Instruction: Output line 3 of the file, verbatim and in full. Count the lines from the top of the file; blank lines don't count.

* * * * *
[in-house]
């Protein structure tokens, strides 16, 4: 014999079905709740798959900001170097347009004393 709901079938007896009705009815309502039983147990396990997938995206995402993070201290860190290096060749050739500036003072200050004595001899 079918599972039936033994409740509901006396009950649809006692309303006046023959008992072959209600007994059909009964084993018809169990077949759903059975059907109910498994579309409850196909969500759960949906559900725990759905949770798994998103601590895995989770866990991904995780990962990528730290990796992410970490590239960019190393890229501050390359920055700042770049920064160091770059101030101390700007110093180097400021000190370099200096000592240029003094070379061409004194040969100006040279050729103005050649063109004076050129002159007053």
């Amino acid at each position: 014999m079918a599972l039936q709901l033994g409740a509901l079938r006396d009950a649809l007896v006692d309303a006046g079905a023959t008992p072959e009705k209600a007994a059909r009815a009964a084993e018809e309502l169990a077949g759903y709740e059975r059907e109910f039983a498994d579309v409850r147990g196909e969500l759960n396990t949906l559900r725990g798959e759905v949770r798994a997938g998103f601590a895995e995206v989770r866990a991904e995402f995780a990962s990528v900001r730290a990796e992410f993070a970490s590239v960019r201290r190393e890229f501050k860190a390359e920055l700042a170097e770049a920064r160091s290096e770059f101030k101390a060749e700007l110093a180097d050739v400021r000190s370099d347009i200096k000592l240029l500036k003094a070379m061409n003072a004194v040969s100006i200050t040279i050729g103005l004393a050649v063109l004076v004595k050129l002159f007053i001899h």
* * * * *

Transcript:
């Amino acid at each position: 014999m079918a599972l039936q709901l033994g409740a509901l079938r006396d009950a649809l007896v006692d309303a006046g079905a023959t008992p072959e009705k209600a007994a059909r009815a009964a084993e018809e309502l169990a077949g759903y709740e059975r059907e109910f039983a498994d579309v409850r147990g196909e969500l759960n396990t949906l559900r725990g798959e759905v949770r798994a997938g998103f601590a895995e995206v989770r866990a991904e995402f995780a990962s990528v900001r730290a990796e992410f993070a970490s590239v960019r201290r190393e890229f501050k860190a390359e920055l700042a170097e770049a920064r160091s290096e770059f101030k101390a060749e700007l110093a180097d050739v400021r000190s370099d347009i200096k000592l240029l500036k003094a070379m061409n003072a004194v040969s100006i200050t040279i050729g103005l004393a050649v063109l004076v004595k050129l002159f007053i001899h």